A recent article in the Washington Post posited that the obstruction by the Congress of presidential recess appointments is unconstitutional. This debate emerged in light of the fact that currently, there is a backlog of presidential appointments. There are two explanations for this. First, President Obama has yet to nominate people to fill various executive and judicial branch openings. For example, a new chairman of the Council of Economic Advisers has yet to be named and there are two empty seats on the Federal Reserve board. The second reason behind the logjam is the Senate’s reluctance to confirm those nominees already submitted by the President for that body’s approval.
There is, however, a third less obvious factor slowing the appointment process. Using a potent parliamentary tactic, the House of Representatives has acted to keep both houses of the legislative branch in “pro forma” session throughout the August break in order to prevent President Obama from bypassing the advice and consent of the Senate by making what is known as recess appointments.
It is hard not to be amazed by the blackout of media coverage of Ron Paul’s presidential campaign. Had Newt Gingrich, Herman Cain, Rick Santorum, Jon Huntsman, or any second-tier candidate been performing remotely as well as Paul has, he would no longer be regarded as a “second-tier” candidate. To the credit of such left-leaning outlets as Jon Stewarts' The Daily Show and The Huffington Post, this phenomenon has not gone unnoticed by everyone.
Let’s think about this.
In spite of the extent to which Paul has been ignored by the establishment media in both of its leftist and rightist varieties, he unfailingly elicits explosive applause in every GOP presidential primary debate in which he has participated. A Fox News poll, of all places, shows that the overwhelming majority of its respondents hold that Ron Paul achieved a decisive victory over all of the other candidates in the most recent debate in Iowa. Of 7,991 “active” cities nationwide that participated in the poll, and 43,293 total votes, 27,459 people thought that Paul won the debate. Newt Gingrich came in second place — with 5, 906 votes.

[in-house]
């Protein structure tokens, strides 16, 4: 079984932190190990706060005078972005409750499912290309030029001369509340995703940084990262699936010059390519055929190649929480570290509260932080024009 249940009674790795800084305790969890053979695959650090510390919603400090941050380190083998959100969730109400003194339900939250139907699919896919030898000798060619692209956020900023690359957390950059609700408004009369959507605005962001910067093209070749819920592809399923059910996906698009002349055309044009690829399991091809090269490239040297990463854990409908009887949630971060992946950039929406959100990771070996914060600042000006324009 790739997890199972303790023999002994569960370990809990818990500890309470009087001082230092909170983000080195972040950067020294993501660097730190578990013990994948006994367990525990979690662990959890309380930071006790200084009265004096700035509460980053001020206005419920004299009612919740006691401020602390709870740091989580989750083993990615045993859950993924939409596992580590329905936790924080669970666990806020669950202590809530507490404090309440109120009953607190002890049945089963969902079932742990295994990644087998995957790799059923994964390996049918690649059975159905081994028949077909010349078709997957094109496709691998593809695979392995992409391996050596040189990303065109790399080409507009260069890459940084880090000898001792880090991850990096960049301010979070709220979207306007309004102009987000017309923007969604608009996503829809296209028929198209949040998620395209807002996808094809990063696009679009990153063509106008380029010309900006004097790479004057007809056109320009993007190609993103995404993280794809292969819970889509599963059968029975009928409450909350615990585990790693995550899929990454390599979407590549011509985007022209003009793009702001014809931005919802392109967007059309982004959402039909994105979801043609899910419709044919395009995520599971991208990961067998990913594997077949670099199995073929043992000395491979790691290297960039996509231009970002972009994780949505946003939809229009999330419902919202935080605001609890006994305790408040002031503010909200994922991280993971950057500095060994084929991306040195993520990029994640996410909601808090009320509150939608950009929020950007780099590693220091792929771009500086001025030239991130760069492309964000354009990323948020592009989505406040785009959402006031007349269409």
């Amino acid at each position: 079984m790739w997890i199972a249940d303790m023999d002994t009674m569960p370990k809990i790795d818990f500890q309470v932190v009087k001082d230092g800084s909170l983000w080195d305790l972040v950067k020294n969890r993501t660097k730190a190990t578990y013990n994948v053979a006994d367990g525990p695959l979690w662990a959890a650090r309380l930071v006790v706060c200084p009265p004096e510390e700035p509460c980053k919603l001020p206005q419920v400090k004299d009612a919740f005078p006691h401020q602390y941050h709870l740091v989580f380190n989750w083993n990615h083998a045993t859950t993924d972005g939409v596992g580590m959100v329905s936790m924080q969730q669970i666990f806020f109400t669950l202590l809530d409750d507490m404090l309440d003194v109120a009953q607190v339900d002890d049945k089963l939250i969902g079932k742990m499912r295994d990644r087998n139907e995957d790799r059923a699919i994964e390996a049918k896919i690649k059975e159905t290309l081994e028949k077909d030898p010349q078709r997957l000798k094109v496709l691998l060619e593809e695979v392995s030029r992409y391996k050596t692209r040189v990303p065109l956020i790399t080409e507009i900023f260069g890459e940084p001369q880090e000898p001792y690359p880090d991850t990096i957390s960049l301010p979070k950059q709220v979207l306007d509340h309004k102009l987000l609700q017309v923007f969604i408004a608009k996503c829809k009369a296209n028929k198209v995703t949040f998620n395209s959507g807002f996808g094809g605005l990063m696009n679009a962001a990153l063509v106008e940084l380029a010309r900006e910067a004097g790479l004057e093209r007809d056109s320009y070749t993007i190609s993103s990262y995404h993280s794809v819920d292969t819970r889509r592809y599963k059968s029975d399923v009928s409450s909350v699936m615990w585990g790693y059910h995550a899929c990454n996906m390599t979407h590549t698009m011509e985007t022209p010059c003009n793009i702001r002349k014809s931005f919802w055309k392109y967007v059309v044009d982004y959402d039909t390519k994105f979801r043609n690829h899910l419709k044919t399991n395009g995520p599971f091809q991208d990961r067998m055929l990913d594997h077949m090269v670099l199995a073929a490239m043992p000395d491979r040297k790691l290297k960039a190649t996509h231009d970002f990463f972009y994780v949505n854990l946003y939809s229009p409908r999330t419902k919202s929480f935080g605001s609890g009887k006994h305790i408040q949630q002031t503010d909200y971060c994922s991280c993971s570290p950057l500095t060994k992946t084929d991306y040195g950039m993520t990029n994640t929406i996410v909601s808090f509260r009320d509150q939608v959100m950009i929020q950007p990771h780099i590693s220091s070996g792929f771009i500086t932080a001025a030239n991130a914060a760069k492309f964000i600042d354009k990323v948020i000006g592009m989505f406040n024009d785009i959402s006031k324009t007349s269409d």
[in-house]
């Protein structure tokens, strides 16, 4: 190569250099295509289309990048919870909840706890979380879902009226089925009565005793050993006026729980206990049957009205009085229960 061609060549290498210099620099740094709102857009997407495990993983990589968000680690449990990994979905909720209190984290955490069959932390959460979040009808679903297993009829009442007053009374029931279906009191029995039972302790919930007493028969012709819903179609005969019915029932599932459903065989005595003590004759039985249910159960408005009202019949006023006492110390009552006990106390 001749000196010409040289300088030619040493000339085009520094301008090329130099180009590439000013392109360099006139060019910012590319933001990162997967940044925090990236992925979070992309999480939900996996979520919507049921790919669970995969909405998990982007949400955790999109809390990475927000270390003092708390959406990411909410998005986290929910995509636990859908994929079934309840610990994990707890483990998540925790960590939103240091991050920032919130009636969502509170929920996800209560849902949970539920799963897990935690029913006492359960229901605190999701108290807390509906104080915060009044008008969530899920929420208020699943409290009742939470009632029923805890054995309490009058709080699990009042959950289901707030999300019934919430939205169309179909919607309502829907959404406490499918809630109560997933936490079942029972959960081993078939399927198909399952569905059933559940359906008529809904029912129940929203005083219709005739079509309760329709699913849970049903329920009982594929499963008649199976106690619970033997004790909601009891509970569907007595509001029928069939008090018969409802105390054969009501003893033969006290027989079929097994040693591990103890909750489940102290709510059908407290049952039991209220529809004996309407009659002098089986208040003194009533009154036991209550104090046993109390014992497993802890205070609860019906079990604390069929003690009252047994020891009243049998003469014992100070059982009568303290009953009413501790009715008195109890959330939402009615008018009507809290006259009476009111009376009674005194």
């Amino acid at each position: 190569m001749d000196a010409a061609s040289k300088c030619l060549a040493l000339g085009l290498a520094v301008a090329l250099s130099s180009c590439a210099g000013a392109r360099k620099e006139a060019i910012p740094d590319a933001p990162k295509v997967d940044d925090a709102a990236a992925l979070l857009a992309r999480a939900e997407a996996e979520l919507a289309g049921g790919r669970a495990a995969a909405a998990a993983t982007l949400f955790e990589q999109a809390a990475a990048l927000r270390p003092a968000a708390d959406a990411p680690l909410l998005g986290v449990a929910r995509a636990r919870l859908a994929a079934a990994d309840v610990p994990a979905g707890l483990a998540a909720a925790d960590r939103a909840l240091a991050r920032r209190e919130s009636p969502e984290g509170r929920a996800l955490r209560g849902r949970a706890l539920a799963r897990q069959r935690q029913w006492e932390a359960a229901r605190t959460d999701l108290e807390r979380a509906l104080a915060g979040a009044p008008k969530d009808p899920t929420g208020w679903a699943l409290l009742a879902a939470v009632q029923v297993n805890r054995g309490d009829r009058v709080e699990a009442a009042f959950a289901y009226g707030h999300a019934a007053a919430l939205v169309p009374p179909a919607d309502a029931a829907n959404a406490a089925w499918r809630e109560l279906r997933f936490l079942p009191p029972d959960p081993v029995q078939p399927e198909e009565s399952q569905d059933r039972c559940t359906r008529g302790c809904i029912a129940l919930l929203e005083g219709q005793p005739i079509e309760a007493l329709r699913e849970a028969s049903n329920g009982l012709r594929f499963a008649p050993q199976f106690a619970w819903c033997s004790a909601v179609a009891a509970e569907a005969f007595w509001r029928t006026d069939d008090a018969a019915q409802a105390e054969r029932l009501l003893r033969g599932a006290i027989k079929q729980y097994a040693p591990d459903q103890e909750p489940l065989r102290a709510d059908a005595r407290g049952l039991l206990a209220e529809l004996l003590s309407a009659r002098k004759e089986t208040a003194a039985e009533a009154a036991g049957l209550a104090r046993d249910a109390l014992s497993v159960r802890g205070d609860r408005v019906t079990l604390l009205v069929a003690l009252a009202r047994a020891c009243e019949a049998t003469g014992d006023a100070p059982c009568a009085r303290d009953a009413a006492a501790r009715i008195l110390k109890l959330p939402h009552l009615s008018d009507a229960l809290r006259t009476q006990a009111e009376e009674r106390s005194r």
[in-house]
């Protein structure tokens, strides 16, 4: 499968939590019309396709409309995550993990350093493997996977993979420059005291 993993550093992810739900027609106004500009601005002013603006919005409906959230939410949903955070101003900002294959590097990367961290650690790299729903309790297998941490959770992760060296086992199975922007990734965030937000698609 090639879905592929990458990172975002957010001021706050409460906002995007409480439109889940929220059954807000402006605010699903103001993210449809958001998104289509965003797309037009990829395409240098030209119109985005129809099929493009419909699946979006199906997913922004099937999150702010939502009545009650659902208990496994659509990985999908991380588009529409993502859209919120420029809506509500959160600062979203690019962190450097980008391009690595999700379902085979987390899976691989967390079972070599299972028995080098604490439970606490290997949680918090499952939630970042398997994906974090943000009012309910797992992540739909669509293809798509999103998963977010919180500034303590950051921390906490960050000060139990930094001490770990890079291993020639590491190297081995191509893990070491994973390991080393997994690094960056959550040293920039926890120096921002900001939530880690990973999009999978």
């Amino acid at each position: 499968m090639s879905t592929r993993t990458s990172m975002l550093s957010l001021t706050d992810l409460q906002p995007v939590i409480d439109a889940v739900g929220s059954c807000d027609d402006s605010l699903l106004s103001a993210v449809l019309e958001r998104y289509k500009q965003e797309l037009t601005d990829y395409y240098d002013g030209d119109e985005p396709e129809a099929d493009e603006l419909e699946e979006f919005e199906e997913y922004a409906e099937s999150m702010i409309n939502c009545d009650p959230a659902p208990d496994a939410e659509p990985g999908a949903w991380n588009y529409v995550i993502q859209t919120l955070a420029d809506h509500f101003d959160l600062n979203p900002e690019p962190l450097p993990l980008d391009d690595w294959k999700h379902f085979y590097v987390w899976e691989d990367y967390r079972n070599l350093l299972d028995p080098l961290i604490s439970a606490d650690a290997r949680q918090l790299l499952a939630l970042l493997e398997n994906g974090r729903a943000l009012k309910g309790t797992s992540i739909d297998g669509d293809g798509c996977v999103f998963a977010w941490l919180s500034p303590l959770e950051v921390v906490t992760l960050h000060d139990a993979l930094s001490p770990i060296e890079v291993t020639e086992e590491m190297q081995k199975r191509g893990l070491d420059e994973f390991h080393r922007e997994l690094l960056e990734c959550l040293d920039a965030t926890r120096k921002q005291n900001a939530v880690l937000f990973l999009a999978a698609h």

As the newest entrant into the GOP presidential race, Texas Governor Rick Perry is finding some tough sledding in the early going — from a group of Republicans in his own state. Dave Nalle, secretary of the Republican Liberty Caucus (RLC) of Texas, wrote an article earlier this month on the RLC website, outlining the group’s warnings about the Lone Star State Governor, entitled “Meet the Real Rick Perry."
Nalle observed that even though Perry “may be the flavor of the day” for a lot of Republicans, Texas Republicans more familiar with his record “are a lot less enthusiastic” about his run for the presidency.
The RLC, a nationwide group, was founded in 1991 to, in their words, "restore the principles of individual liberty, limited government and free market economics to America through the Republican Party.” The group's values — personal responsibility and small government — are not only reminiscent of those of the Republican Party of bygone years, but seem to have been lifted right out of Rick Perry’s book Fed Up.
President Obama has signed yet another Executive Order, making it his 94th to date. This Executive Order creates an Office of Diversity, for the purposes of boosting minority participation in the federal work force.
The mission for the Order reads:
By this order, I am directing executive departments and agencies to develop and implement a more comprehensive, integrated, and strategic focus on diversity and inclusion as a key component of their human resources strategies.
At 5:30 p.m. on a Wednesday in June, Thomas James Ball of Holden, Massachusetts, drenched himself with gasoline and struck a match. He burned to death at the door of the courthouse in Keene, New Hampshire.
“I saw a man standing on fire,” one eyewitness told WMUR-Channel 9. “He walked around a little bit, walked on to the grass, collapsed on all fours and literally sat there and burned.”
“Several men said their attempts to help Ball proved ineffective,” WMUR continued, “partly because it appeared he did not want to be helped. ‘He just looked like he was just chilling there, doing yoga or something. It was weird. We were all stunned,’ said witness Sean Desio.”
By air-time that evening, “Investigators [had] not released any possible motive” for this very public, agonizing, and dramatic suicide. But Ball himself solved the mystery the next day, when his last words — all 15 carefully investigated, cogently argued pages of them — reached Keene’s Sentinel.